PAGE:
ODMAP provides crucial data to combat the opioid epidemic
April 5, 2021
For years, Minnesota law enforcement, public health officials and medical professionals have been working to mitigate the effects of illicit narcotics – especially overdoses. The Minnesota Department of Public Safety Bureau of Criminal Apprehension (DPS-BCA) began using an application called Overdose Detection Mapping Application Program (ODMAP) in 2019, and has since encouraged and assisted local agencies in participating.
Since that time, ODMAP's use has expanded from just a few law enforcement, EMS and public health agencies to 267 agencies participating today. Those agencies upload data about suspected overdoses to the application, which makes them available to all participating agencies, helping them identify telling information about recent overdoses and administrations of naloxone, a medication that can help reverse the effects of opioid drug overdoses.
ODMAP is designed to spot trends and alert involved agencies when one emerges. Local agencies use these trends to identify how many resources to put toward narcotics investigations and where to focus those resources. It can help emergency response personnel know how much naloxone to carry and, along with other victim and community resources, help them to plan for prevention and response needs in the weeks and months ahead.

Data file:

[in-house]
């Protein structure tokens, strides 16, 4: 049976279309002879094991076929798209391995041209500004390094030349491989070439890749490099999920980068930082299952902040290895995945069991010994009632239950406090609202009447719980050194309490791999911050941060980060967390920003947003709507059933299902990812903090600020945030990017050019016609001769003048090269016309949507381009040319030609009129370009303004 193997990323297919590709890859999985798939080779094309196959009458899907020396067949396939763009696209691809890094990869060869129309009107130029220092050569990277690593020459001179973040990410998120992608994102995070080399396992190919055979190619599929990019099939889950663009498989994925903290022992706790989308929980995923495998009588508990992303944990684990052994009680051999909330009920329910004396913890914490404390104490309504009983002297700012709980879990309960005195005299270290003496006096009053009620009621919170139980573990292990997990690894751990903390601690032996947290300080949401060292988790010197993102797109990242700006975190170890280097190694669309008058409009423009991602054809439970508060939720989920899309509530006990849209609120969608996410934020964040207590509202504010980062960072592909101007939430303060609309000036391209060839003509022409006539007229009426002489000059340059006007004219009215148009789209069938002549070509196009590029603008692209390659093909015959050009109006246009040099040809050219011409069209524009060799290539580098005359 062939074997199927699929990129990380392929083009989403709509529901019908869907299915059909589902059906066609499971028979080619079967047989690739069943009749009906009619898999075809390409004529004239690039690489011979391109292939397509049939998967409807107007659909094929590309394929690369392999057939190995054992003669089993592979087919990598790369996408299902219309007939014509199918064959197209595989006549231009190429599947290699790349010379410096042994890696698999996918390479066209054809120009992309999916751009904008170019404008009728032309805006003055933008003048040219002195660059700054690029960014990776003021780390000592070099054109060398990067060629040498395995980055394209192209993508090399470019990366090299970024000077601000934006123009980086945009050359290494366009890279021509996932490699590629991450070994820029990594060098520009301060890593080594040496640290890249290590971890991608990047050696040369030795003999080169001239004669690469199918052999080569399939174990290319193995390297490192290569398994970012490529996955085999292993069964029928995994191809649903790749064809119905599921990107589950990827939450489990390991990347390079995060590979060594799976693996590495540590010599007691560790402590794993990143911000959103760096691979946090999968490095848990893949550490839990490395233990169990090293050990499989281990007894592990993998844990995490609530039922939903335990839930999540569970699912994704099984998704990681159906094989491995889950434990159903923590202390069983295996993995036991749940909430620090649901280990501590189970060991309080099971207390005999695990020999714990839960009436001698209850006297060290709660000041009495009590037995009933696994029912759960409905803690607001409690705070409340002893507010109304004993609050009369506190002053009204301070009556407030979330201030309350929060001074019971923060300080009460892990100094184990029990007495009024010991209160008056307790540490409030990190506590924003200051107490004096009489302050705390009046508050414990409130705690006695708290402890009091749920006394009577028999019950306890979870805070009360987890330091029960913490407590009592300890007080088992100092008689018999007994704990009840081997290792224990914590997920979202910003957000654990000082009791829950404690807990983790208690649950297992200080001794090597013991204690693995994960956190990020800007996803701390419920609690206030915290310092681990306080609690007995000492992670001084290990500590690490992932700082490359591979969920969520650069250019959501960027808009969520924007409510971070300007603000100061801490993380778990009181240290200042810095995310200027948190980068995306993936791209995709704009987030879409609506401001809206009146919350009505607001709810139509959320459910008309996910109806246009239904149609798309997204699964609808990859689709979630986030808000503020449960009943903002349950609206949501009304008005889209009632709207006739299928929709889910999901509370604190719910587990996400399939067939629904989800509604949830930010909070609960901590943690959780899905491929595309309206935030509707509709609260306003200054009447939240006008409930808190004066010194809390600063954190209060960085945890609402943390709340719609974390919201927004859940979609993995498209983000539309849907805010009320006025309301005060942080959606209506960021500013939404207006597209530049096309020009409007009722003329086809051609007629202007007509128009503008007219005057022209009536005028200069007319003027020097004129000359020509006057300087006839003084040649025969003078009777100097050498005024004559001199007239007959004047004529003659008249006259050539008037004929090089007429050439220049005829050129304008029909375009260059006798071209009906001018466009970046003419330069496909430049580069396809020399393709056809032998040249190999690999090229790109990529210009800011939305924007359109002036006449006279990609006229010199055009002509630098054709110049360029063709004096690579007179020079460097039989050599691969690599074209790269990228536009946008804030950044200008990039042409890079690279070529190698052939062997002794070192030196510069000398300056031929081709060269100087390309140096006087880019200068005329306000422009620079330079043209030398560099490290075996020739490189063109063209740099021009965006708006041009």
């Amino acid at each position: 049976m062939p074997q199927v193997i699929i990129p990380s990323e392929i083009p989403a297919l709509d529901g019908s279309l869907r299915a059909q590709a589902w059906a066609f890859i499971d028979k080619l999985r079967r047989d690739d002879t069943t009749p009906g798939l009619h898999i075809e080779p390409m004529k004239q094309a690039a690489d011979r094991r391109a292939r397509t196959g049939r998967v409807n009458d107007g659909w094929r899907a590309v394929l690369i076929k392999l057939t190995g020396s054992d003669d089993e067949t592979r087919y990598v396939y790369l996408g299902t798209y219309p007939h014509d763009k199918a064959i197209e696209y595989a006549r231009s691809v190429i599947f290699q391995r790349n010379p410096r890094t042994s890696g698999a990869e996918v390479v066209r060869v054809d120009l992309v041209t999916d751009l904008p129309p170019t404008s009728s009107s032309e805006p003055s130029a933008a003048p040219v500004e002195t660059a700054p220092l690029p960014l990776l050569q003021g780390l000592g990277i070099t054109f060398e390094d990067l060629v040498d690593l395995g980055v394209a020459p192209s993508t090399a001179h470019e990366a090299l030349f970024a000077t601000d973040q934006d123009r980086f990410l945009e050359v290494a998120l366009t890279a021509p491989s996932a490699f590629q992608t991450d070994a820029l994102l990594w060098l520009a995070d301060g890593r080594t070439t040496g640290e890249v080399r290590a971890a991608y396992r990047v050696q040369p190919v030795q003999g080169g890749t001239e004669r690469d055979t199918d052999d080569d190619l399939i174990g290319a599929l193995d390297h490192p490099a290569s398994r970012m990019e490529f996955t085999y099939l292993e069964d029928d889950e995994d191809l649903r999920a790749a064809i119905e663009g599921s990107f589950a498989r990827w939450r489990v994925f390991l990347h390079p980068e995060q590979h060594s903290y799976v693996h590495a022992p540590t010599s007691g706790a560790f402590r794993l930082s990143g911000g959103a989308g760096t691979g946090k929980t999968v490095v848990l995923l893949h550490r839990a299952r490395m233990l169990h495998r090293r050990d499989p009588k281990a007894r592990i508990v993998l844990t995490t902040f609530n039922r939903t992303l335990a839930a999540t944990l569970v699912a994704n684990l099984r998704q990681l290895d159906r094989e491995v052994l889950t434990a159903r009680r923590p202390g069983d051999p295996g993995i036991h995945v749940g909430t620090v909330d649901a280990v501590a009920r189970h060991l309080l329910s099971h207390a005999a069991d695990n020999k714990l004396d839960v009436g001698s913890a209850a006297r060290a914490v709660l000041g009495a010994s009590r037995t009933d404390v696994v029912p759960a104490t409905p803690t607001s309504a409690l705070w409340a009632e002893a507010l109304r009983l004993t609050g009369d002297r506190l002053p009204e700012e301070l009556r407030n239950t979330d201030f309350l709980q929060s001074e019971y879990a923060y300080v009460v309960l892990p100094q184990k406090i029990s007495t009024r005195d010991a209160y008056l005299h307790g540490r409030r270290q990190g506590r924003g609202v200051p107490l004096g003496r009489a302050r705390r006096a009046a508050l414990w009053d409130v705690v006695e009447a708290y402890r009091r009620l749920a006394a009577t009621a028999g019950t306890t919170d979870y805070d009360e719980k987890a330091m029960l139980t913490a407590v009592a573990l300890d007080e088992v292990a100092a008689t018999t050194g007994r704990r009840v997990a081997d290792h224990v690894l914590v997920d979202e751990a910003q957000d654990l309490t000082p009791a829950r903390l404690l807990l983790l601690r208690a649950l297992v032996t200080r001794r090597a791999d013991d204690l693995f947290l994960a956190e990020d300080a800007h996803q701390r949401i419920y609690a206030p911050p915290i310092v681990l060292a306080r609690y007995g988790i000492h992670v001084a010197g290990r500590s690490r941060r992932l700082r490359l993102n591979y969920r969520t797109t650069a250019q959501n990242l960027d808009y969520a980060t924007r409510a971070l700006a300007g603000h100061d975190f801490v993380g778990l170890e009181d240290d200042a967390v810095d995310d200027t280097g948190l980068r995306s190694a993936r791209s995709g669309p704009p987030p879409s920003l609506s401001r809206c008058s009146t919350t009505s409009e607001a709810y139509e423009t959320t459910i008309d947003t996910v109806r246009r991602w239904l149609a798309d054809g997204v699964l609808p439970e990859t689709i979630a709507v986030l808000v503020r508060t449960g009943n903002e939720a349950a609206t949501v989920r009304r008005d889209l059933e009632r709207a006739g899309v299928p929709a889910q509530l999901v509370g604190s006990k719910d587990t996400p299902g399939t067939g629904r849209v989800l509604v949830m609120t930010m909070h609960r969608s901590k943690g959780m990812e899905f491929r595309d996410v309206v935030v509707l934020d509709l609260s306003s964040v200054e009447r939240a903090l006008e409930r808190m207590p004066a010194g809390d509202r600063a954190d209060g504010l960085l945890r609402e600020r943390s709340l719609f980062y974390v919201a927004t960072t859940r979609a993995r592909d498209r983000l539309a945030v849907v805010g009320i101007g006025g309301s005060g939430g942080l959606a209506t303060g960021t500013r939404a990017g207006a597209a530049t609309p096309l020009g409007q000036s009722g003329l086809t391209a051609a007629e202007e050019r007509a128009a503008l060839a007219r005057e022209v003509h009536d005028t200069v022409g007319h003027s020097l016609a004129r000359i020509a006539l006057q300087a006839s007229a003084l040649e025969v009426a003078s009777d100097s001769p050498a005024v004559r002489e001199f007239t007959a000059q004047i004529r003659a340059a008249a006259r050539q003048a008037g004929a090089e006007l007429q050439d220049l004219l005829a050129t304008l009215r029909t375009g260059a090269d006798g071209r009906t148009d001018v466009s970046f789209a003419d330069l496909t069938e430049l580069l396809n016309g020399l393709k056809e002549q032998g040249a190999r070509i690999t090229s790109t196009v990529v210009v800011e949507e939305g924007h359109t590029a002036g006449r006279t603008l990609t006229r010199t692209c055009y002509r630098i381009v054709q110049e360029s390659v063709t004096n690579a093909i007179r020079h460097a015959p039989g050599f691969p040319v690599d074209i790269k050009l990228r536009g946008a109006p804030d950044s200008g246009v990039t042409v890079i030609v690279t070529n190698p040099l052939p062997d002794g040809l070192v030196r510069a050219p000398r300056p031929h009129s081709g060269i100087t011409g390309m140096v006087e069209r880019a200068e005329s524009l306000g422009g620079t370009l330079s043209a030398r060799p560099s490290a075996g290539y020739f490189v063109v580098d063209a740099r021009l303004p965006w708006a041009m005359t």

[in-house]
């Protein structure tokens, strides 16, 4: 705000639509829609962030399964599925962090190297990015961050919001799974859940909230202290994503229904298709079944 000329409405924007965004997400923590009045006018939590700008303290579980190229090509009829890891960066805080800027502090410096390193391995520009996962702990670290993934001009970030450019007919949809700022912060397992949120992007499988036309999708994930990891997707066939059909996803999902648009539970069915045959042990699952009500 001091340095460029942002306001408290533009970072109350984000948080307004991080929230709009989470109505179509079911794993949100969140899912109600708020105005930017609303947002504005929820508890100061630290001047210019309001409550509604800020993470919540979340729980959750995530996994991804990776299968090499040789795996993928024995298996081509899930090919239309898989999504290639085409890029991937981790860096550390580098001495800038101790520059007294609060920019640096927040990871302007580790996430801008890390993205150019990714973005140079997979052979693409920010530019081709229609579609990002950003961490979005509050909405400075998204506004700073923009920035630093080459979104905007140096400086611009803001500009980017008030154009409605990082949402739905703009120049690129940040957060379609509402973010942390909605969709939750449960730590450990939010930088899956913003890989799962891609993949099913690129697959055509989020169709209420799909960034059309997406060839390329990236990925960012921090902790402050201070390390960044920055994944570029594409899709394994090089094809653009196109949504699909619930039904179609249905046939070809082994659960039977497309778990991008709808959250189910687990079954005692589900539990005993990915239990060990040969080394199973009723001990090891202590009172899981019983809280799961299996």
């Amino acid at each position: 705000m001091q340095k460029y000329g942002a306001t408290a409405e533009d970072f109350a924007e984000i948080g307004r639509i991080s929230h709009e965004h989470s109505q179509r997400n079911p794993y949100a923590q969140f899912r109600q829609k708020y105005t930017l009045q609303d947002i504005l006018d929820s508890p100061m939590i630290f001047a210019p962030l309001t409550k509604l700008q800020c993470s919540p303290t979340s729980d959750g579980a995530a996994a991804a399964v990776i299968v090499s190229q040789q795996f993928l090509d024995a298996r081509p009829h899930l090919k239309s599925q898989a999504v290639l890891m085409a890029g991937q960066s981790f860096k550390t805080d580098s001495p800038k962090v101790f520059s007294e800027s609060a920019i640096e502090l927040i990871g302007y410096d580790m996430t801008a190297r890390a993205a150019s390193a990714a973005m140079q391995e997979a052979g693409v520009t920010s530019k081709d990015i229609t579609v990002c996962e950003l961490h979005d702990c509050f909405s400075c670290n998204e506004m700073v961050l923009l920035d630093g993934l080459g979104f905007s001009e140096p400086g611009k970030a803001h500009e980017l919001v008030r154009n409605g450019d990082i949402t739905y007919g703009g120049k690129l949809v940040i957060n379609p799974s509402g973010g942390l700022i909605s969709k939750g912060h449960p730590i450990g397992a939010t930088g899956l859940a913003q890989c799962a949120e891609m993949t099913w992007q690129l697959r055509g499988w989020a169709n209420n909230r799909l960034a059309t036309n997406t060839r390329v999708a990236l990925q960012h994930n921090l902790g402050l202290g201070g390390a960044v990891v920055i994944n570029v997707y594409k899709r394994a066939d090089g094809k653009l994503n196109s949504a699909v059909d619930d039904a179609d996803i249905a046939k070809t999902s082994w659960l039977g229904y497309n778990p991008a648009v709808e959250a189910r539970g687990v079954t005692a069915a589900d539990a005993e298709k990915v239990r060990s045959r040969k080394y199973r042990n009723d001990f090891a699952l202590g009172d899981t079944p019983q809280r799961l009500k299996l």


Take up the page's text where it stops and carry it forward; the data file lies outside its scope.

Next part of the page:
The ODMAP data can also help inform an agency's communications with the public. For example, if ODMAP shows a spike in overdoses in a particular area, officials could release a PSA with information on signs of an overdose, what to do if you see someone overdose, where to obtain naloxone, and the Good Samaritan Law.
They can also use it as a lead to determine if people are consuming drugs from a “bad batch" – meaning a typically non-fatal dose is killing people because it's laced with a highly deadly second drug. Identifying instances like this allows law enforcement to warn the public, and to swarm the affected area with narcotics investigators to search for its source as well as extra doses of naloxone in anticipation of a spike.
Non-law-enforcement agencies can use ODMAP data to apply for grants to fund their efforts to combat the opioid epidemic. They can also dispatch more ambulances to an area experiencing a spike and alert nearby emergency rooms to expect more overdose-related patients.
The data gleaned from ODMAP can tell us whether our efforts are working – and it looks as if they are. In March 2021, there were 333 overdoses – the lowest amount in the past 12 months. It shows that the more we know about a problem, the better equipped we are to solve it.